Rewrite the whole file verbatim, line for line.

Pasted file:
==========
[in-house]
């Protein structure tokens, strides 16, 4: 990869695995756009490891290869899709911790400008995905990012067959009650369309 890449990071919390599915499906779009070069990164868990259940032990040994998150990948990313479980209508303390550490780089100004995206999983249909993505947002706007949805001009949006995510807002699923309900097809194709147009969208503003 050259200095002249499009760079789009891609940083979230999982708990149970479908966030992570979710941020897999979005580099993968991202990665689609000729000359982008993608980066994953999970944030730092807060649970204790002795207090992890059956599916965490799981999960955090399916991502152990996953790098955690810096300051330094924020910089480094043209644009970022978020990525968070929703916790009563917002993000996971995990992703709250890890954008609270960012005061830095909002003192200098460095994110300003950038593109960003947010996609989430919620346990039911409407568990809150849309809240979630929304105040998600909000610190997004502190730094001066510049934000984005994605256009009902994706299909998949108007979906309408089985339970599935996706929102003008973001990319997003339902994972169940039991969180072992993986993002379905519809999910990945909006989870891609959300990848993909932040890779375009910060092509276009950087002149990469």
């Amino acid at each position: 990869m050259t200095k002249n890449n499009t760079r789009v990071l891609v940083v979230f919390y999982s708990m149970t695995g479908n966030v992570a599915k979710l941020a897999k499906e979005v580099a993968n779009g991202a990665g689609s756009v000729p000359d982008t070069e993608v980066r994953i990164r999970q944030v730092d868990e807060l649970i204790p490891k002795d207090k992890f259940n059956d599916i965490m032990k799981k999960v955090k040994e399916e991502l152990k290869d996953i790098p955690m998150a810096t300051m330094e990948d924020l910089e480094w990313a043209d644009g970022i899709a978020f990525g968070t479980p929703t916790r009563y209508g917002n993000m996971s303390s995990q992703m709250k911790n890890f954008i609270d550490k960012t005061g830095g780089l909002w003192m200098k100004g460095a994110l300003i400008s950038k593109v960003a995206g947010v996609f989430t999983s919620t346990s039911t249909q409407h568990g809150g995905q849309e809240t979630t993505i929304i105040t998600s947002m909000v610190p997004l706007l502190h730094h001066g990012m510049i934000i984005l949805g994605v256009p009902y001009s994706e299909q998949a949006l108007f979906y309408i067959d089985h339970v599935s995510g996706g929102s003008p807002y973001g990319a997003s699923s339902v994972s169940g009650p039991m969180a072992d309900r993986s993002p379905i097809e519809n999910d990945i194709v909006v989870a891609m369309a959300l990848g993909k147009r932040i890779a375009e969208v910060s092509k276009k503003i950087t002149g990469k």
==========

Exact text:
[in-house]
């Protein structure tokens, strides 16, 4: 990869695995756009490891290869899709911790400008995905990012067959009650369309 890449990071919390599915499906779009070069990164868990259940032990040994998150990948990313479980209508303390550490780089100004995206999983249909993505947002706007949805001009949006995510807002699923309900097809194709147009969208503003 050259200095002249499009760079789009891609940083979230999982708990149970479908966030992570979710941020897999979005580099993968991202990665689609000729000359982008993608980066994953999970944030730092807060649970204790002795207090992890059956599916965490799981999960955090399916991502152990996953790098955690810096300051330094924020910089480094043209644009970022978020990525968070929703916790009563917002993000996971995990992703709250890890954008609270960012005061830095909002003192200098460095994110300003950038593109960003947010996609989430919620346990039911409407568990809150849309809240979630929304105040998600909000610190997004502190730094001066510049934000984005994605256009009902994706299909998949108007979906309408089985339970599935996706929102003008973001990319997003339902994972169940039991969180072992993986993002379905519809999910990945909006989870891609959300990848993909932040890779375009910060092509276009950087002149990469």
């Amino acid at each position: 990869m050259t200095k002249n890449n499009t760079r789009v990071l891609v940083v979230f919390y999982s708990m149970t695995g479908n966030v992570a599915k979710l941020a897999k499906e979005v580099a993968n779009g991202a990665g689609s756009v000729p000359d982008t070069e993608v980066r994953i990164r999970q944030v730092d868990e807060l649970i204790p490891k002795d207090k992890f259940n059956d599916i965490m032990k799981k999960v955090k040994e399916e991502l152990k290869d996953i790098p955690m998150a810096t300051m330094e990948d924020l910089e480094w990313a043209d644009g970022i899709a978020f990525g968070t479980p929703t916790r009563y209508g917002n993000m996971s303390s995990q992703m709250k911790n890890f954008i609270d550490k960012t005061g830095g780089l909002w003192m200098k100004g460095a994110l300003i400008s950038k593109v960003a995206g947010v996609f989430t999983s919620t346990s039911t249909q409407h568990g809150g995905q849309e809240t979630t993505i929304i105040t998600s947002m909000v610190p997004l706007l502190h730094h001066g990012m510049i934000i984005l949805g994605v256009p009902y001009s994706e299909q998949a949006l108007f979906y309408i067959d089985h339970v599935s995510g996706g929102s003008p807002y973001g990319a997003s699923s339902v994972s169940g009650p039991m969180a072992d309900r993986s993002p379905i097809e519809n999910d990945i194709v909006v989870a891609m369309a959300l990848g993909k147009r932040i890779a375009e969208v910060s092509k276009k503003i950087t002149g990469k």